July 24, 2019
Weak hide values impacting cattle prices
by Derrell S. Peel, Oklahoma State University Extension livestock marketing specialist
On average, beef by-product values represent about 10 percent of fed cattle prices. By-product values have been eroding sharply the past 18 months with weekly values declining from about $10.70/cwt. in early 2018 to about $9.00/cwt. by the end of the year. By-products represented 8.2 percent of fed cattle prices in 2018 at an average value of $9.60/cwt. on a live-weight basis. The latest weekly by-products value was $8.88/cwt for the week of July 26, 2019. For the first 29 weeks of 2019, by-products have averaged $8.78/cwt. or 7.2 percent of fed cattle prices.
Beef by-product values (or drop credit) include values for hides as well as a host of other edible and inedible products. Edible by-products are referred to as (edible) offals or variety meats and include organ meats and other beef products. Aside from hides, the most important beef by-products in terms of value include tongue, liver, tripe, heart, cheek meat, edible tallow, and meat scraps along with inedible tallow.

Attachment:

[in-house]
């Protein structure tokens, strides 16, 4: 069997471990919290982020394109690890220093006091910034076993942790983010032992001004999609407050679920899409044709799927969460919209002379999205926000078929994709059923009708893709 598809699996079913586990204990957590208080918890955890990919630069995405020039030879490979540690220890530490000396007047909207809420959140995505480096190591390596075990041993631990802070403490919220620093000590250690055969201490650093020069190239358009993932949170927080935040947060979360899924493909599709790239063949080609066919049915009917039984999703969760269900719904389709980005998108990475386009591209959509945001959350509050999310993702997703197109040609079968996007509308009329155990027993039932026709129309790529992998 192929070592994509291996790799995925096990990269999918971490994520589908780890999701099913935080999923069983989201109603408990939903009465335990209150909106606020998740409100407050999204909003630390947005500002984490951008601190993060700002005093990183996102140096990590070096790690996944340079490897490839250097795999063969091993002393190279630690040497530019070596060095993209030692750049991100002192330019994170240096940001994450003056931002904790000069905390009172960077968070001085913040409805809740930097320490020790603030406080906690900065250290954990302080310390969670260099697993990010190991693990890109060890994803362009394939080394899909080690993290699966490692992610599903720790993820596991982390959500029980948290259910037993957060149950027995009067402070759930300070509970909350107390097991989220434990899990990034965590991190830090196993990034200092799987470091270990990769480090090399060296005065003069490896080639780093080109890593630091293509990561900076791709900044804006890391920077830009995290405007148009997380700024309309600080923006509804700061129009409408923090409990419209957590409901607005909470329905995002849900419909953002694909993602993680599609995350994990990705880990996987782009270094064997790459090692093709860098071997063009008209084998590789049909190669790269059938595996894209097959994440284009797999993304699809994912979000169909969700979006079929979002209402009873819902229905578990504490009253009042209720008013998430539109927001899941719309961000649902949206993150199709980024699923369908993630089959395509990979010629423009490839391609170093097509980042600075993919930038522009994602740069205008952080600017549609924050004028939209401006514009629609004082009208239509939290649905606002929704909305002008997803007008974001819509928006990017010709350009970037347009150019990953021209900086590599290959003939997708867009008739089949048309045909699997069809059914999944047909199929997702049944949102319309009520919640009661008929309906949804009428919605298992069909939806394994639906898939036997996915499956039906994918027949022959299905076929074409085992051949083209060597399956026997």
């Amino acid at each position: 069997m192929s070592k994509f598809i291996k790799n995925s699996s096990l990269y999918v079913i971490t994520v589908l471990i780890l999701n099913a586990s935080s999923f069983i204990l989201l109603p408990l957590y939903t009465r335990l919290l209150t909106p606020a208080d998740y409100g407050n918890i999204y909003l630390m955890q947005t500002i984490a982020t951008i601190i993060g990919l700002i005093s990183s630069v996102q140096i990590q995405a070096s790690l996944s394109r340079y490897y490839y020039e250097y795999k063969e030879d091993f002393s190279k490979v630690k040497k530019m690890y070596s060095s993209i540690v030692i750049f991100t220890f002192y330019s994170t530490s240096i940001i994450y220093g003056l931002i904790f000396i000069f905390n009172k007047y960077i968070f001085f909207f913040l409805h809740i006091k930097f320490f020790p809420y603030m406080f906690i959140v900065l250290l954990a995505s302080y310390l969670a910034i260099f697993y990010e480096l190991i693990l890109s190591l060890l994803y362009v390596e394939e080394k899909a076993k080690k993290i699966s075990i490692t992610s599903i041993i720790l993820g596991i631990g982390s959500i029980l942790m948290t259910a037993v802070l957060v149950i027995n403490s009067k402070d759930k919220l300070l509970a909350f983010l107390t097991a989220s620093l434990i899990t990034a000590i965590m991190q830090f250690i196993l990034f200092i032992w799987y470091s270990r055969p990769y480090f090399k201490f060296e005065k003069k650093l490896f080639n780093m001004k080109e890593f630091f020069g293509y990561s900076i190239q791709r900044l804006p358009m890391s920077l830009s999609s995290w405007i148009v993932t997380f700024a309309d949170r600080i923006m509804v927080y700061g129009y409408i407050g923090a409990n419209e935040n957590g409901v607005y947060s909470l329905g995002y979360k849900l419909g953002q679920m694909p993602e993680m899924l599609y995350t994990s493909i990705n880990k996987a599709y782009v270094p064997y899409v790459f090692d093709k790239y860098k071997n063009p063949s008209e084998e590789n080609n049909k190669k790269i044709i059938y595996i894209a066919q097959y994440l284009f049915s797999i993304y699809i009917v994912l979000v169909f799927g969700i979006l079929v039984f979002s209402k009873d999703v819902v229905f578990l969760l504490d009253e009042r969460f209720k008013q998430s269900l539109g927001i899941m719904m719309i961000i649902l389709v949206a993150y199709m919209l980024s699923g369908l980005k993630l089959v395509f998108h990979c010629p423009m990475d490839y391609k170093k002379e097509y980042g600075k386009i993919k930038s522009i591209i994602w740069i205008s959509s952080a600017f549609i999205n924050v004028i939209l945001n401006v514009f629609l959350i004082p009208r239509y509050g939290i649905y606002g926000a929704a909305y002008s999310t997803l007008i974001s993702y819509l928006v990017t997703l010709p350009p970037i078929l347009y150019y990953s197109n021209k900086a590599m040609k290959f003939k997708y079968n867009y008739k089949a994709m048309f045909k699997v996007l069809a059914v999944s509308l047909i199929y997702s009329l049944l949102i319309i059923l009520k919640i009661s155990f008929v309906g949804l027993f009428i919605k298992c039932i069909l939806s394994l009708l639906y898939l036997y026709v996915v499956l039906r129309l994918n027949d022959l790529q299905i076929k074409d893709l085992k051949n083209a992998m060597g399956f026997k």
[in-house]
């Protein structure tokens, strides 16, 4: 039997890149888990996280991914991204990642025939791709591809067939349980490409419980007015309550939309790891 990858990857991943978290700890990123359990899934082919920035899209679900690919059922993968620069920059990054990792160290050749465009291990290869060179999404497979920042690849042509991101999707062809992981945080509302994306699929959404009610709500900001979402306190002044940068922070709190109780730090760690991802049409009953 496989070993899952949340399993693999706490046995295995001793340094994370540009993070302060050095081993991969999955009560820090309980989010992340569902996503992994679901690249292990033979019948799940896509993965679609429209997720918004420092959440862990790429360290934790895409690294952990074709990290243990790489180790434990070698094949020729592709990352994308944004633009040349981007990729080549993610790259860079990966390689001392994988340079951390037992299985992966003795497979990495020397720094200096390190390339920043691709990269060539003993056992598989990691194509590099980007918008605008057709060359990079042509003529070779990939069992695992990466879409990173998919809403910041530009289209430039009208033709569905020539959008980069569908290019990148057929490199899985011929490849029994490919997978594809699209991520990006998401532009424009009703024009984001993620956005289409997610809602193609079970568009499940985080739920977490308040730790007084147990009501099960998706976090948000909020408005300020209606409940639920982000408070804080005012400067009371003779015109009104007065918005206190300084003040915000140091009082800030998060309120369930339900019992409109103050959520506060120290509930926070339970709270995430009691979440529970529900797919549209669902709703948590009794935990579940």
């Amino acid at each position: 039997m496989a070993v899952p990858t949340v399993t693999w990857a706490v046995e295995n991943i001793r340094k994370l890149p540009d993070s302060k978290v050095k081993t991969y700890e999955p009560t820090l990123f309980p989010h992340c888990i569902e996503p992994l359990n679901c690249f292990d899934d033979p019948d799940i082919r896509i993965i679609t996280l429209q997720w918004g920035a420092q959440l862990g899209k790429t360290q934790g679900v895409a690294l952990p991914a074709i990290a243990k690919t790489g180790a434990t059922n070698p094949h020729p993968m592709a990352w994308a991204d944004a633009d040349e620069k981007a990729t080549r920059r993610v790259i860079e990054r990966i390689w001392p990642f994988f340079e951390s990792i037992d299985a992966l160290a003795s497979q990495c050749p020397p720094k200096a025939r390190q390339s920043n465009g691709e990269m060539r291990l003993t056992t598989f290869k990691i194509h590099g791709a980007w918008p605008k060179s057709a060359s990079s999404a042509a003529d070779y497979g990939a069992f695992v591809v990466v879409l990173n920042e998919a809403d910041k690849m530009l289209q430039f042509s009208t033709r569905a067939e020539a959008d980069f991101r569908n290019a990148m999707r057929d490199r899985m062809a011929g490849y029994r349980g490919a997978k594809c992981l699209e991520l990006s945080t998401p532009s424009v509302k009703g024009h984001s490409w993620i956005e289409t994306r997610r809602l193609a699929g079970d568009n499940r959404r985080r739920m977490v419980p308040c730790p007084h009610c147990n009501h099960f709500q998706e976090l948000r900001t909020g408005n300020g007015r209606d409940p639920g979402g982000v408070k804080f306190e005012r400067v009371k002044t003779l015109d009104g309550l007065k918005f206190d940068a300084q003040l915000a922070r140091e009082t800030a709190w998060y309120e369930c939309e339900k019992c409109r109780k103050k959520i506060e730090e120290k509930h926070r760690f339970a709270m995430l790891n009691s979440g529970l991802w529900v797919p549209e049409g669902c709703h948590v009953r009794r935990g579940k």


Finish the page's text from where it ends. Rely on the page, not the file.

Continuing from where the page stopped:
So far in 2019, these items have had an average value of $4.52/cwt. of fed cattle, up from $4.30/cwt. average value in 2018. While tongue and liver values are somewhat lower compared to recent years, overall, values for these products are holding with strength in tripe, inedible tallow and meat scrap values and mostly steady values for cheek meat and edible tallow. These products are accounting for a growing share of total by-product value due to declining hide values relative to the values of these products. Thus far in 2019, these products represent 48.2 percent of total by-product value compared to an average of 43.3 percent in 2018 and 37.4 percent from 2013-2017.